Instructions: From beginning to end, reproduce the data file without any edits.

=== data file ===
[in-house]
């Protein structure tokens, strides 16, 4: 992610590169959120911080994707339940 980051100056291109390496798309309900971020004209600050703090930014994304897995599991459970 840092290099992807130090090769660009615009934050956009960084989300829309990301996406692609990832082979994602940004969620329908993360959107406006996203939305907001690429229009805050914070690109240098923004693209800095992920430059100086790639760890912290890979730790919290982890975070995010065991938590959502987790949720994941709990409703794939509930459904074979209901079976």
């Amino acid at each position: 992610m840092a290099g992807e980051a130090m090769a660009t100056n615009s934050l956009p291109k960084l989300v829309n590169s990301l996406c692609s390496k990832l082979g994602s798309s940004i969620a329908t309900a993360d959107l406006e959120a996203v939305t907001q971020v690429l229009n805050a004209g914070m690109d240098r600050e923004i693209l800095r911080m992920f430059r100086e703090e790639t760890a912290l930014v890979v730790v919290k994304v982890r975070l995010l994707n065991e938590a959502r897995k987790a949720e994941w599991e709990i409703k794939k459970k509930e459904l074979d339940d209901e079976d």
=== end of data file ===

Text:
[in-house]
């Protein structure tokens, strides 16, 4: 992610590169959120911080994707339940 980051100056291109390496798309309900971020004209600050703090930014994304897995599991459970 840092290099992807130090090769660009615009934050956009960084989300829309990301996406692609990832082979994602940004969620329908993360959107406006996203939305907001690429229009805050914070690109240098923004693209800095992920430059100086790639760890912290890979730790919290982890975070995010065991938590959502987790949720994941709990409703794939509930459904074979209901079976």
């Amino acid at each position: 992610m840092a290099g992807e980051a130090m090769a660009t100056n615009s934050l956009p291109k960084l989300v829309n590169s990301l996406c692609s390496k990832l082979g994602s798309s940004i969620a329908t309900a993360d959107l406006e959120a996203v939305t907001q971020v690429l229009n805050a004209g914070m690109d240098r600050e923004i693209l800095r911080m992920f430059r100086e703090e790639t760890a912290l930014v890979v730790v919290k994304v982890r975070l995010l994707n065991e938590a959502r897995k987790a949720e994941w599991e709990i409703k794939k459970k509930e459904l074979d339940d209901e079976d």